Ofcom, the UK’s broadcasting regulator, has announced that it will conduct a public review into BBC Sounds, the platform launched by the corporation in late 2018 to house all of its audio content. In the regulator’s letter notifying the BBC of this development, it says that “a number of incremental changes to BBC Sounds” as well as “concerns from the commercial radio sector” have prompted this move. The letter went on to say that the focus of the review is to consider the market position of BBC Sounds and assess whether there are any aspects of it that are impeding the activity of for-profit companies in the same space.
This is a pretty big deal, and it’s worth unpacking. In case you didn’t know, the BBC is mostly funded via the license fee, an £157.50 (~$200) annual charge paid by all households that watch, stream, or record television in the UK. Radio and podcasts are free to listen to, but crossfunded by this charge for TV. Because the money comes from the public and its collection is backed up by the state legal system — it’s a criminal offence to watch television without a license and every year over 100,000 people appear in court charged with this — the statutory independent regulator Ofcom has the responsibility of scrutinizing the BBC’s activity and output in an effort to make sure that it is in the public interest, serves the whole population, and offers value for money. A big part of that last point is assessing whether what the BBC is doing can instead be supported by the commercial market, and this seems to be the concept being tested with this review of BBC Sounds.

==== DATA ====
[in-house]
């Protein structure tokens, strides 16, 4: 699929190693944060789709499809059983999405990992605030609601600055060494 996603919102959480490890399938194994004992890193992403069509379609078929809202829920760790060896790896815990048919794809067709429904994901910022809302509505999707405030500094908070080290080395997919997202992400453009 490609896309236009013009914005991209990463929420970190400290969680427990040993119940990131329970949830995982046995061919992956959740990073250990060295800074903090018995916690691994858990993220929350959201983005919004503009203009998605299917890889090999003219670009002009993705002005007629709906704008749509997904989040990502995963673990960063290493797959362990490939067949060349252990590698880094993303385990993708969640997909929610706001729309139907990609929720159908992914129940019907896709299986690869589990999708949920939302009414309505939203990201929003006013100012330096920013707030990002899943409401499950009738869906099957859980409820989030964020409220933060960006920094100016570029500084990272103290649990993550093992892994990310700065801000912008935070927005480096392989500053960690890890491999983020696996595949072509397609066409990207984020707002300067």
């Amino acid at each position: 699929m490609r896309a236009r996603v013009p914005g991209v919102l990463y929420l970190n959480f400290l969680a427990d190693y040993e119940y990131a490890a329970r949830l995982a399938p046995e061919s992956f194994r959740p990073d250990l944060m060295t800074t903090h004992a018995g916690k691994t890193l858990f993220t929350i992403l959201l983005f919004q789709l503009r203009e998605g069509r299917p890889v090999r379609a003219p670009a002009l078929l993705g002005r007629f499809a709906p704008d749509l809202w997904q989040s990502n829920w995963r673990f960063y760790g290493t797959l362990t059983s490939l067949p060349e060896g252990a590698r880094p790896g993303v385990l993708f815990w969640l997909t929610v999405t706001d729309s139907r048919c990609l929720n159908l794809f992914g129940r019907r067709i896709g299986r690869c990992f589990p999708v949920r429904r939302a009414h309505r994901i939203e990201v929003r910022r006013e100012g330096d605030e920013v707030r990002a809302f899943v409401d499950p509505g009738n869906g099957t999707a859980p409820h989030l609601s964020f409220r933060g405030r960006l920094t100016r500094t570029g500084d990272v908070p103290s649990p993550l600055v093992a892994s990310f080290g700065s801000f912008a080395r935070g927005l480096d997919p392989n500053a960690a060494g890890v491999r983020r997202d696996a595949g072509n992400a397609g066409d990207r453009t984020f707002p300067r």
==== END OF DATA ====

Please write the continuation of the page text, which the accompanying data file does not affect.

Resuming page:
This issue bubbled up recently when the BBC announced it was launching a 24-hour streaming only music radio station called Radio 1 Dance, which will debut on BBC Sounds on 9 October. Radiocentre (the industry body for commercial radio) and a committee of Members of Parliament wrote to Ofcom earlier this month calling for an investigation into this initiative. Dance music, after all, is something that the commercial radio sector is already doing with adverts on stations like Kiss FM and Capital. Andy Carter, the Conservative MP who chairs the All-Party Parliamentary Group on Commercial Radio, argued that “new services like Radio 1 Dance do not appear to meet the important public value tests that the BBC must observe.”
In that specific instance, Ofcom said that it would not conduct a public interest test on this one dance music stream because its impact on the market as a whole is likely to be small. However, there will now be this larger review of BBC Sounds, and it’s hard not to see that there’s some connection between the two things. For what it’s worth, the BBC has indicated that it tries always to comply fully with the regulator, saying in a statement: “We’ve had relevant approvals from Ofcom for all key developments, including Radio 1 Dance, and we’ll continue to liaise with them and our colleagues in commercial radio.”
The issue of market crowding is a central tenet of right wing arguments for abolishing the license fee and downsizing the BBC, since those of that persuasion are generally more disposed to prioritise notions of the “free market.” The agreement between the government and the BBC that governs the license fee is renewed every ten years, with the next one due to start in 2027, and the process of negotiating that agreement begins in 2022. As such, the timing of the Ofcom review is pretty significant, since it provides an independent process and review that those keen to put the BBC under pressure can use to draw attention to this issue in the run up to those negotiations.
At the heart of this whole issue is, of course, BBC Sounds. The platform was launched as a single destination on the web, smartphones, and smart speakers for all BBC audio content, bringing together live radio, catch up services, podcasts and music streams in one place. It was initially plagued by complaints, with listeners reporting technical difficulties and experiments with making podcasts exclusive to the platform proving unpopular.